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breaking down the trend “diets”

I find nutrition so intriguing. While pursuing my Bachelor’s degree in dietetics, I loved learning about the interaction of macro and micronutrients with the physiology of the human body. It was incredible how these little molecules could fuel so many reactions to allow us to perform day to day functions. That is why I find all of these new diets out on the market so interesting to research. I often hear people say “I’m Paleo” or “I’m Keto”, like it’s a defining characteristic. While everyone has their own reasons why they choose certain eating regimens (I hate the word diet), whether it be weight loss, performance, building muscle, or even just cultural beliefs, I think it is important to understand how you are affecting the bodies physiology. Let me briefly break down some of the new “diets” on the market today. This is not an in depth science course, but a simplistic way to better understand what these diets entail and my opinion on them based on my experience as a physician with a strong background in nutrition. There have been trials looking at how these diets may impact health and certain conditions such as cancer, heart disease, hypertension, and diabetes. I am not going to review these here but will discuss those in later posts.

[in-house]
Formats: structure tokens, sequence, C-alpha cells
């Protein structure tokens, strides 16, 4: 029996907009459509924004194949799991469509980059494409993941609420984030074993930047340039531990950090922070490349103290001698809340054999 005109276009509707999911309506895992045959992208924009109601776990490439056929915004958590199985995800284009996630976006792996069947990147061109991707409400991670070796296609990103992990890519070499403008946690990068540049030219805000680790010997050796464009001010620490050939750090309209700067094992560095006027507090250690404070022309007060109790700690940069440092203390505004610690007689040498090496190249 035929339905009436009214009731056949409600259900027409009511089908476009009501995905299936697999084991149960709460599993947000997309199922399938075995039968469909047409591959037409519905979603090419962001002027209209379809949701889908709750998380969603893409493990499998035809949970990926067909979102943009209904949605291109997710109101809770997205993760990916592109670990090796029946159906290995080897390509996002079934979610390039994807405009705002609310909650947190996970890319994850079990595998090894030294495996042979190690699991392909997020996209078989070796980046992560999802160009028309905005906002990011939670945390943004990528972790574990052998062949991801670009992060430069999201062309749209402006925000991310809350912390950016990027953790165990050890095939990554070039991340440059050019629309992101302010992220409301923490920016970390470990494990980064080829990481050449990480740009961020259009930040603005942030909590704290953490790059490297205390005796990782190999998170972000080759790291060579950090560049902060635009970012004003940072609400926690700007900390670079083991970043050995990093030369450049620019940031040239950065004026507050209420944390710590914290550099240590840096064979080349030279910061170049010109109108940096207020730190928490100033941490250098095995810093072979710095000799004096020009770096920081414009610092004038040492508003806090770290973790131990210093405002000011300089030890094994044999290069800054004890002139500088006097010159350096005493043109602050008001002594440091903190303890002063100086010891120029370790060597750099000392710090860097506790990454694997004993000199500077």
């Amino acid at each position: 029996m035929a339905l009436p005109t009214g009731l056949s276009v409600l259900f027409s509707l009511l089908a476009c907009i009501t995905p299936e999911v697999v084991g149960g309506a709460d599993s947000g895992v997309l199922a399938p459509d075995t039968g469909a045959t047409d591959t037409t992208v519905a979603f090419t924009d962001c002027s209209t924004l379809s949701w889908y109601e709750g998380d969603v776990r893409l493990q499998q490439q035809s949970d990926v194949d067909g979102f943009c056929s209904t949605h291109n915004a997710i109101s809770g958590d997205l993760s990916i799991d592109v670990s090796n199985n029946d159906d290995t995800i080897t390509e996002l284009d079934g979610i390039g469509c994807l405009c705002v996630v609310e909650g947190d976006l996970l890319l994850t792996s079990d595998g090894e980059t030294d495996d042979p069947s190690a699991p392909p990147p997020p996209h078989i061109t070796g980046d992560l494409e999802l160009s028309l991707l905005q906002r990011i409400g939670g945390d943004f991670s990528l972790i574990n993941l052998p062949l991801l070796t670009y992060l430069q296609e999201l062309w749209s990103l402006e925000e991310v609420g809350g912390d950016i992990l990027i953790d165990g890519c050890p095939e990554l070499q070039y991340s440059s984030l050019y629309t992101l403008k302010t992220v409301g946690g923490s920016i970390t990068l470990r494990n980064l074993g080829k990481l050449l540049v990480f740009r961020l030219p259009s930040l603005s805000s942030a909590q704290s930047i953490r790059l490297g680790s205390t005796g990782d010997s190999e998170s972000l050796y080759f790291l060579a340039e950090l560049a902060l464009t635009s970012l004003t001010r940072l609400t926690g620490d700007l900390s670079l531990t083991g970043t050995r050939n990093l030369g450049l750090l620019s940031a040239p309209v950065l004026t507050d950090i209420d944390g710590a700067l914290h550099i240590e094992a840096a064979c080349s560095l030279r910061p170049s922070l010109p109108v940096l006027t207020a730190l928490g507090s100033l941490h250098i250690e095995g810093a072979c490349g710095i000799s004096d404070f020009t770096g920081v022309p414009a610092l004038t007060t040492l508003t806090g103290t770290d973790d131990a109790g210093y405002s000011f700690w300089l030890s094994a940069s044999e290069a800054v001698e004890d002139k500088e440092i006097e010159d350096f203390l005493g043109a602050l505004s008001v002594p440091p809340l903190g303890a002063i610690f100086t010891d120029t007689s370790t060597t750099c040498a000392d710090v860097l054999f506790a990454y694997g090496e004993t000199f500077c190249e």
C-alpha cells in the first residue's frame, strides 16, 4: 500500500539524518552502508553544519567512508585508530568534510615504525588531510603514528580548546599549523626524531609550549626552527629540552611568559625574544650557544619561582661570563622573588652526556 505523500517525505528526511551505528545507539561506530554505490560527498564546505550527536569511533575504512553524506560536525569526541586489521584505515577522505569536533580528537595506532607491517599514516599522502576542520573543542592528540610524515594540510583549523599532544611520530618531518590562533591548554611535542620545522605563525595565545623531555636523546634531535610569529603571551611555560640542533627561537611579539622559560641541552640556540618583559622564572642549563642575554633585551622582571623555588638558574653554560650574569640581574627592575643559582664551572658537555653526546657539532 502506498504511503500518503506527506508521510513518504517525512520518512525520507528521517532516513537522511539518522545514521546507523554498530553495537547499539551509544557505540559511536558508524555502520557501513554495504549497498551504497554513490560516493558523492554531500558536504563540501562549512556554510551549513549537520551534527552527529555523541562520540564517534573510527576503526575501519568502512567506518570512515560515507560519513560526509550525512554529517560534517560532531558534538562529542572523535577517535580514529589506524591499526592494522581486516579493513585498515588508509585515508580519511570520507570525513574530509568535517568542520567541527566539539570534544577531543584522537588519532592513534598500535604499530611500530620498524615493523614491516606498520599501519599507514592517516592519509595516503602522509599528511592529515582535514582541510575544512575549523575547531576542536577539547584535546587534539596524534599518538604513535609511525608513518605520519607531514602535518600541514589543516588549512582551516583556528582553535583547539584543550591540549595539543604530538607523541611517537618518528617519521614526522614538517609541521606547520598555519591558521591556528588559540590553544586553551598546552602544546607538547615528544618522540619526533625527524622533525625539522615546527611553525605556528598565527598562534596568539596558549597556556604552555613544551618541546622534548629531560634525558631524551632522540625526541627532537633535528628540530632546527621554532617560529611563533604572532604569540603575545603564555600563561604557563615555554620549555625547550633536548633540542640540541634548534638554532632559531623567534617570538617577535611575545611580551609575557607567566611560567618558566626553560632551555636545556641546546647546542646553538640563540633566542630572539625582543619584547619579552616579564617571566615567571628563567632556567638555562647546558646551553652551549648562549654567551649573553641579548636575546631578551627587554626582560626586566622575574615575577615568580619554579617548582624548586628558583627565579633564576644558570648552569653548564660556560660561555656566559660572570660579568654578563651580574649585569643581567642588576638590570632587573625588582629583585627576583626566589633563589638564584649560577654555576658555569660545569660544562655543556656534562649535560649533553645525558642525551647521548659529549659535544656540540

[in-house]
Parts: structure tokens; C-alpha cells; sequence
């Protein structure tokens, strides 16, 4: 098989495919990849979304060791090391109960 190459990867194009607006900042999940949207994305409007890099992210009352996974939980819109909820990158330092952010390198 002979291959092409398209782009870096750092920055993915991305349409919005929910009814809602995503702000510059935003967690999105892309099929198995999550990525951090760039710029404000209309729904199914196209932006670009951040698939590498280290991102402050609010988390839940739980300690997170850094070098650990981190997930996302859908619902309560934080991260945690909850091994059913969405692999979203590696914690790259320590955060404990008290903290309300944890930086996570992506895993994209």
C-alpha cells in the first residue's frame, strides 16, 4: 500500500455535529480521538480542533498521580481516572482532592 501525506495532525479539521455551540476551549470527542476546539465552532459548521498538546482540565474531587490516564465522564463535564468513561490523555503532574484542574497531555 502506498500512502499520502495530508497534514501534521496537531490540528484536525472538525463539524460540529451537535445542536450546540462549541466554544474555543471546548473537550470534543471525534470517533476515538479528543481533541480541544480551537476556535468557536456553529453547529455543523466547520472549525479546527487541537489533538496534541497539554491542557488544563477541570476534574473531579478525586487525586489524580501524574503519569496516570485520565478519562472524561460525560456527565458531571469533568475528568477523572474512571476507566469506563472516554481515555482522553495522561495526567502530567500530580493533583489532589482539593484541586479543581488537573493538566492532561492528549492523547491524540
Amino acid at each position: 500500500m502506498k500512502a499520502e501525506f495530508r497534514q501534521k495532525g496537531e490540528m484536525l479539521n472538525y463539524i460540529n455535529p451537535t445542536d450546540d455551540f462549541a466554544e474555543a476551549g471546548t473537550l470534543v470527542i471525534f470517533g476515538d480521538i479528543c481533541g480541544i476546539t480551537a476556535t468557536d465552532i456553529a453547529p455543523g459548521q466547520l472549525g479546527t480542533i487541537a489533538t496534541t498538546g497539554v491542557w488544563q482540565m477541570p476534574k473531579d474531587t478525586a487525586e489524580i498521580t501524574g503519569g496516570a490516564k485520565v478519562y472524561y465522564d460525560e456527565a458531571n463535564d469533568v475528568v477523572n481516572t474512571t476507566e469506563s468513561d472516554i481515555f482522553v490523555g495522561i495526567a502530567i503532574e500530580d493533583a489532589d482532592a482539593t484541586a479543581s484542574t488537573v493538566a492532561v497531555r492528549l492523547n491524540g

atkins diet

Let’s start out with the one that started it all out. The Atkins Diet is focused on low carbohydrate intake in phases. The goal is to deplete your bodies glucose and glycogen stores so that your body will turn to fat to fuel the body. I describe this in more detail below when I talk about the ketogenic diet, which is similar to Atkins but a little more intense. The Atkins diet is set up in phases. Phase 1 is the induction phase where carbohydrate consumption is limited to under 20 grams a day. In contrast, the average American consumes about 300 grams of carbohydrates a day. The foods recommended therefore are high in fat and protein. Phase 2 is the balancing phase where some low carb vegetables, and small amounts of fruit and nuts are added back into the diet as additional carbohydrate sources. In phase 2,  5 grams of carbohydrates a day are added each week until the dieter stops losing weight. At that point the individual is supposed to reduce the daily carb intake back down by 5 g until they start to lose weight again, thus “balancing” one’s carbohydrate intake. This does allow for more nutrient and fiber sources, but is still restricting many healthy food options. The average amount of carbohydrates in this phase is around 25-50 grams of carbs a day, still very low.  In phase 3, also called the fine-tuning or pre-maintenance phase, the dieter once again increases their carb intake by 10 grams a week until their weight loss again slows. Carb intake typically ranges from 50-80 grams a day here.  Phase 4, the lifetime maintenance phase allows the person to add a wider range of carbohydrate sources while monitoring their weight to ensure that they are not gaining weight. Carbohydrate intake is still low, usually no more than 100 grams a day. Whole grains and starchy vegetables are allowed, however still only in small amounts.